Comments are closed.

DC Real Estate Guides

Short guides to navigating the DC-area real estate market

We've collected all our helpful guides for buying, selling and renting in and around Washington, DC in one place. Visit guides.urbanturf.com or start browsing below!

Northern Virginia

Profiles of 14 neighborhoods across Northern Virginia

Looking to Give People A Reason to Stay Past 6pm
Happily Straddling the Line Between City and Suburb
Columbia Pike
Arlington’s Neglected Stepchild is Getting a Makeover
Crystal City
Turning Lemons into Lemonade
Lyon Village
Developing An Air of Exclusivity?
Hitting Its Growth Spurt
An Urban Village Hitting Its Stride
Del Ray
Virginia’s Small Town Near the Big City
Eisenhower Avenue
The Vibrancy Might Take a Few Years
The Quiet Neighborhood By the Beltway
Old Town
Mayberry By The Potomac
132 Commerical-Free Acres
Downtown Falls Church
Staying the Same in the Midst of Change
Tysons Corner
Radical Change Could Be On The Way

See more Northern Virginia »


Profiles of 14 neighborhoods in suburban Maryland

Small-Town Living in the State Capital
Bedroom Community Gets Buzzing Cache
Cabin John
In With The New While Maintaining the Old
Chevy Chase
Affluence, Green Lawns and Pricey Homes
Downtown Silver Spring
Experiencing a Resurgence After a Bumpy History
A Suburb on Steroids
Rockville Town Square
Despite the Dynamism, Still Somewhat Generic
Takoma Park
More Than a Little Bit Quirky
A Foodie Magnet on the Verge of Change
Capitol Heights
Kudzu, Front Porches and Crime
Glass Half Full or Half Empty?
Mount Rainier
Artists, Affordable Homes and A Silo Full of Corn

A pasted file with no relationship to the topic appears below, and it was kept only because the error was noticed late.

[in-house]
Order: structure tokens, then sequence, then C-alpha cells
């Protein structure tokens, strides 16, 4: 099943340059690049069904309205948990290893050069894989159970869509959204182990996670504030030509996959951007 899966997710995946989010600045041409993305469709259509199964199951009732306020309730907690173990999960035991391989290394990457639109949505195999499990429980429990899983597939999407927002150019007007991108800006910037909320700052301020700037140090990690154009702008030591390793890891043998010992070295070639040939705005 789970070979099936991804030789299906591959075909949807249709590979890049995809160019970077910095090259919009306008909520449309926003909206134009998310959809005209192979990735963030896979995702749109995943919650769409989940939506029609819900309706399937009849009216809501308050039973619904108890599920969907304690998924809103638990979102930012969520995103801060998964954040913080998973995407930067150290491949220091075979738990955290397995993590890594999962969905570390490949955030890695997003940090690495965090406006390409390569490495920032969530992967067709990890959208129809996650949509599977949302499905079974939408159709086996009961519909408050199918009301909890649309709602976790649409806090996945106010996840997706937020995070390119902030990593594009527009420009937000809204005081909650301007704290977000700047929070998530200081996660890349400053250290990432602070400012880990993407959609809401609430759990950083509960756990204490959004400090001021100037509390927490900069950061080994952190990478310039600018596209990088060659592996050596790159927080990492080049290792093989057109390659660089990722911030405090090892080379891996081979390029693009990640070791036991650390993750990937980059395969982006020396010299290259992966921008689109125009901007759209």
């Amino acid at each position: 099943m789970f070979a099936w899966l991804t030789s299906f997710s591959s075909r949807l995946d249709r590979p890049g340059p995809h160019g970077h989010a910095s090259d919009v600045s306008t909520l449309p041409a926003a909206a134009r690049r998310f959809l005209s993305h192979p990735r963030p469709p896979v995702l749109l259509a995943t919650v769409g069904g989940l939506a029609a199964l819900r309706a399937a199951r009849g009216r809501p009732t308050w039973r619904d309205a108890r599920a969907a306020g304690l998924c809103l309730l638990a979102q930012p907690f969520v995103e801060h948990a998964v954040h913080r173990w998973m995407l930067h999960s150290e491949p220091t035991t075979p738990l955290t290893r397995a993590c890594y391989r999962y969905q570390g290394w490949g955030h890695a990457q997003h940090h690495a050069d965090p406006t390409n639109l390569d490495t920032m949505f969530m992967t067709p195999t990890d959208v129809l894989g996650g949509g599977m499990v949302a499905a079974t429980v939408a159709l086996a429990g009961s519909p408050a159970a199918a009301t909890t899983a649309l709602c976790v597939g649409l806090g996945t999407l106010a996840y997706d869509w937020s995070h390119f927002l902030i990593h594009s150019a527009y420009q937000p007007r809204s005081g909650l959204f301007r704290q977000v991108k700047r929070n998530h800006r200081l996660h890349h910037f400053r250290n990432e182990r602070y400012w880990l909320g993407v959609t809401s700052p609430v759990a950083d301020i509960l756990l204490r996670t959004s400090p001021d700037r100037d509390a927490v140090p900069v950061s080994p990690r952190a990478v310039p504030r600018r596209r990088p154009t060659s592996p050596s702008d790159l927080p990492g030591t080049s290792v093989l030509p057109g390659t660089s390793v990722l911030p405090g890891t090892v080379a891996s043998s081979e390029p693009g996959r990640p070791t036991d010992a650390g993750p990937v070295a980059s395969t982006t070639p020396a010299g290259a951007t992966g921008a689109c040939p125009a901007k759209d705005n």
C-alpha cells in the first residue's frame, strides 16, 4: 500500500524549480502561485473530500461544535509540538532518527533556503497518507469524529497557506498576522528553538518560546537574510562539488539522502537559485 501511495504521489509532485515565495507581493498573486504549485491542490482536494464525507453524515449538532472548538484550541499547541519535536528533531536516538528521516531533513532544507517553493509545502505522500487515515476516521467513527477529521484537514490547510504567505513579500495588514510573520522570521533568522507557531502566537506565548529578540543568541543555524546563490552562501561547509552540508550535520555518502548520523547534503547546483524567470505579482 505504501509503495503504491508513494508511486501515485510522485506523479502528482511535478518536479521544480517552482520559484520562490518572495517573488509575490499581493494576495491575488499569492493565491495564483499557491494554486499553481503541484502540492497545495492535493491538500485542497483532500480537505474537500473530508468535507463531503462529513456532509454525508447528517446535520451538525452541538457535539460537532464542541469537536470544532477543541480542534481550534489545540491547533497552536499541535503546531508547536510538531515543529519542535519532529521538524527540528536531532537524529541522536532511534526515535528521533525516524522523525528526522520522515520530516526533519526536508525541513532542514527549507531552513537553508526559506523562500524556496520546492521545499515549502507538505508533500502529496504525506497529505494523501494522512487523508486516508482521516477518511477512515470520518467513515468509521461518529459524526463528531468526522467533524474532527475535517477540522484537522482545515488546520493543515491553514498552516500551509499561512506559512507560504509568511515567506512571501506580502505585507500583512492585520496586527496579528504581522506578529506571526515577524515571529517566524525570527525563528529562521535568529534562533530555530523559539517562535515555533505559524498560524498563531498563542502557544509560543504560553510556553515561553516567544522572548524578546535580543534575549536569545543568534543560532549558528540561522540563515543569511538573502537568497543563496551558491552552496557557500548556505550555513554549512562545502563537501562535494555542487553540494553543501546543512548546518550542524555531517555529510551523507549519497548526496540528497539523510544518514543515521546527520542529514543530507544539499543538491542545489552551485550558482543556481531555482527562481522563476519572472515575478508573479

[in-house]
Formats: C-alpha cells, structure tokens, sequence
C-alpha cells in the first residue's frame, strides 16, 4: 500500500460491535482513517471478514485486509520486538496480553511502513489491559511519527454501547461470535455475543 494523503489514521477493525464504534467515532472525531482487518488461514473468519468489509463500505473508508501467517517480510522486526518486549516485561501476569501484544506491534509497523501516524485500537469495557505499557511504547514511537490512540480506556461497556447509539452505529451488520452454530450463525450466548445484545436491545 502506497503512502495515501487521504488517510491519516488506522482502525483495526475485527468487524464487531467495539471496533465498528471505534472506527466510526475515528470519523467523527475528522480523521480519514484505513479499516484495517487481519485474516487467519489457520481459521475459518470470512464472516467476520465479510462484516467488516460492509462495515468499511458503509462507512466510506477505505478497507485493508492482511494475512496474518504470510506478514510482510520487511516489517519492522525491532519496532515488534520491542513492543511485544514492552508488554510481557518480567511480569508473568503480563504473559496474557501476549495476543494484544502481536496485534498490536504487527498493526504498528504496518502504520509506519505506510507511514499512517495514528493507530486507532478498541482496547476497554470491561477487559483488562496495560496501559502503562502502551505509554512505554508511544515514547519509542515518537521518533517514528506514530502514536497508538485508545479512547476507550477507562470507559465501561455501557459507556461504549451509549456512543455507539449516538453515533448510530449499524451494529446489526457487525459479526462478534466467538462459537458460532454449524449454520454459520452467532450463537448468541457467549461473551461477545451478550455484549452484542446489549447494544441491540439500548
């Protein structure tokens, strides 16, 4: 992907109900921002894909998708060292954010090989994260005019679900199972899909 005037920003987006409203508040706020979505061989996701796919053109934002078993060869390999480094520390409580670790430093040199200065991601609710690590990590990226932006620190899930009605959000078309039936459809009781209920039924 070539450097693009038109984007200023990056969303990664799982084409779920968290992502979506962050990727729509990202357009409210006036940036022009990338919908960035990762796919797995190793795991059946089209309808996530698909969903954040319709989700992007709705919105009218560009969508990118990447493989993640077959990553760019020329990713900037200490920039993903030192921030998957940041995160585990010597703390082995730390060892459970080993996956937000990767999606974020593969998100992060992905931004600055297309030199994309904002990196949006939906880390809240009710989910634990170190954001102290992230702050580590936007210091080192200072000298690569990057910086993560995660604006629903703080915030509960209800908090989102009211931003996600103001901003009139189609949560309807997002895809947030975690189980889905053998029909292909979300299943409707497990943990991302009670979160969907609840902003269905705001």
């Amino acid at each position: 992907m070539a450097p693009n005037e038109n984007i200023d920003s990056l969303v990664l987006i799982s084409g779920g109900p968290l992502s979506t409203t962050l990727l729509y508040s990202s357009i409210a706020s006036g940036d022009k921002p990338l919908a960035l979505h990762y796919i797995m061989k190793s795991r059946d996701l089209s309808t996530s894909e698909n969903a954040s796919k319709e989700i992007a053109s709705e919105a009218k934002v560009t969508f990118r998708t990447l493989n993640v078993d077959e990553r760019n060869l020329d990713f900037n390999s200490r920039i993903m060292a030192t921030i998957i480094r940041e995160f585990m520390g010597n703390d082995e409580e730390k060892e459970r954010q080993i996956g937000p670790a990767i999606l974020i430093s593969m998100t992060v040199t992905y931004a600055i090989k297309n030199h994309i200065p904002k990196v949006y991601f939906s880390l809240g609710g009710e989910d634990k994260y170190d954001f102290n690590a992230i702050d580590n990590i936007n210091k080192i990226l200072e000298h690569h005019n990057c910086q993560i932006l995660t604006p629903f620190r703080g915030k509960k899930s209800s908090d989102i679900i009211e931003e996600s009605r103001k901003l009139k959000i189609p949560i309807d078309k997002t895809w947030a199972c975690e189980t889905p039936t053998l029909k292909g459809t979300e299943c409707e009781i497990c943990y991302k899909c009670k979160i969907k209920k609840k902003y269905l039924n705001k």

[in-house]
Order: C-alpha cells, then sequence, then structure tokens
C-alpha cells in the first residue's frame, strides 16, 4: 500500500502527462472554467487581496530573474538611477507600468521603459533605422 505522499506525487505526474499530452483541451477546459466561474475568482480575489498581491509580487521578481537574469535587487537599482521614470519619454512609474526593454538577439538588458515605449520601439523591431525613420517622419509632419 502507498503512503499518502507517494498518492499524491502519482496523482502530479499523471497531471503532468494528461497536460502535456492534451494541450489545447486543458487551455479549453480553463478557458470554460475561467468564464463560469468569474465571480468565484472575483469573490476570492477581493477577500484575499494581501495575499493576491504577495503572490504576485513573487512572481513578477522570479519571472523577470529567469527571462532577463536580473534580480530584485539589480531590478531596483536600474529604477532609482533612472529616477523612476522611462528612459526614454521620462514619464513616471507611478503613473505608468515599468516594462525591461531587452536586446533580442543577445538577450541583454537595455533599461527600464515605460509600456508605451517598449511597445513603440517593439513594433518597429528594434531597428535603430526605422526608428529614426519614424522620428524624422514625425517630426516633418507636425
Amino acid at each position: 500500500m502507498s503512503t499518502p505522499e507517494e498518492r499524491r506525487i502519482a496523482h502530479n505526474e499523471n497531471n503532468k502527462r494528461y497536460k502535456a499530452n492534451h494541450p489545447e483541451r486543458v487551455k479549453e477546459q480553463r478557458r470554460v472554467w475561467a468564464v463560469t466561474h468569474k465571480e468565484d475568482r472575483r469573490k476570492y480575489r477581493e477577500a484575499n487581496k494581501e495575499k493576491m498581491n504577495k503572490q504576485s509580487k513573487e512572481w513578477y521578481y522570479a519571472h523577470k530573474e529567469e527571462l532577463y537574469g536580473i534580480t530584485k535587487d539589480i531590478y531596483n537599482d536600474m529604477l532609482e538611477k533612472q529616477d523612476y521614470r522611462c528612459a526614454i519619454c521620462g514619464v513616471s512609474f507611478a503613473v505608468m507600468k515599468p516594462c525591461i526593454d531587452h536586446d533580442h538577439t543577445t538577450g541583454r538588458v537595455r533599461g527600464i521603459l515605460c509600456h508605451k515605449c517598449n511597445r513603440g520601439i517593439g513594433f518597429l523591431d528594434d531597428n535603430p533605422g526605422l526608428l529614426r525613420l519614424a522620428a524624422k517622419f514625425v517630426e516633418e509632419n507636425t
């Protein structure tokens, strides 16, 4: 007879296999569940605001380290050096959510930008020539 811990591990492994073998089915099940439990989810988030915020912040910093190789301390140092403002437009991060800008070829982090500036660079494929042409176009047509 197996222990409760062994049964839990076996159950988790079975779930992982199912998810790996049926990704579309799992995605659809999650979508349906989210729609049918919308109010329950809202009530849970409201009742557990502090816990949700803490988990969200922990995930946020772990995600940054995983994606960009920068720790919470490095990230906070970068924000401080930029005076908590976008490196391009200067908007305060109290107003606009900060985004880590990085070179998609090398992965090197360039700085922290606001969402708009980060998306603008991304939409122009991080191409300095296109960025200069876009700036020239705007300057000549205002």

National Harbor
A Development Rises Next to the Potomac
Riverdale Park
A Town Looking For Its Identity

See more Maryland »

Northwest DC

30+ neighborhood profiles for the city's biggest quadrant

16th Street Heights
DC's Sleeper Neighborhood
Where (Almost) Everyone Knows Your Name
AU Park
One of DC’s Last Frontiers Before the Suburbs
DC’s Northern Neighborhood on the Cusp
DC’s 535 House Neighborhood
Cathedral Heights
Do You Know Where That Is?
Chevy Chase DC
Not to Be Confused With the Other Chevy Chase
Cleveland Park
Coming Back After A Rough Year
Columbia Heights
DC’s Most Diverse Neighborhood, But For How Long?
An Island of Serenity East of the Park
Dupont Circle
The Best of DC (For a Price)
Foggy Bottom & West End
Where the Institutional Meets the International
Forest Hills
Ambassadors and Adventurous Architecture
Foxhall Village
350 Homes Just West of Georgetown
Friendship Heights
A Shopping Mecca With a Few Places to Live
History, Hoyas and H&M
Glover Park
One of DC’s Preppier and More Family-Friendly Neighborhoods
A Posh View From Embassy Row
LeDroit Park
A Quiet Enclave in the Middle of the City
Logan Circle
Trendy Now, But Not By Accident
Mount Pleasant
Sought-After Homes Surround Main Street in Transition
Mount Vernon Triangle
From Seedy to Sought-After
The Long, Skinny Neighborhood at the City’s Northwest Edge
Park View
It’s Not Petworth
Penn Quarter/Chinatown
DC’s Go-Go-Go Neighborhood
Getting a Vibrancy of Its Own
The Duke’s Former Stomping Ground
Shepherd Park
DC’s Garden of Diversity
Spring Valley
A Suburb With a DC Zip Code
Not To Be Confused With Takoma Park
Not Quite Like Its Neighbors
U Street Corridor
The Difference a Decade Makes
Woodley Park
Deceptively Residential
Adams Morgan
No Longer DC’s Hippest Neighborhood, But Still Loved by Residents

See more Northwest DC »

Southwest DC

The little quadrant that could

Southwest Waterfront
A Neighborhood Where A Change Is Gonna Come

See more Southwest DC »

Northeast DC

Profiles of 10 neighborhoods in NE

New Development Could Shake Up Pastoral Peace
A Little Bit of Country Just Inside the District’s Borders
Not to Be Confused With Bloomingdale
Fort Totten
Five Years Could Make a Big Difference
H Street
A Place To Party, and To Settle Down
The Northeast Neighborhood That Few Know About
Michigan Park
A Newsletter-On-Your-Doorstep Community
Evolving from a Brand to a Neighborhood
Ripe for Investment Right About Now
The Difference 5 Years Makes
Big Houses, A Dusty Commercial Strip and Potential

See more Northeast DC »

Southeast DC

6 neighborhoods from Capitol Hill to East of the River

Capitol Riverfront
Still Growing
Hill East
Capitol Hill’s Lesser Known Neighbor
Congress Heights
Gradually Rising
Notable for Its Neighborliness
Historic Anacostia
Future Promise Breeds Cautious Optimism
Eastern Market
A More European Way of Living

See more Southeast DC »

Upcoming Seminars ▾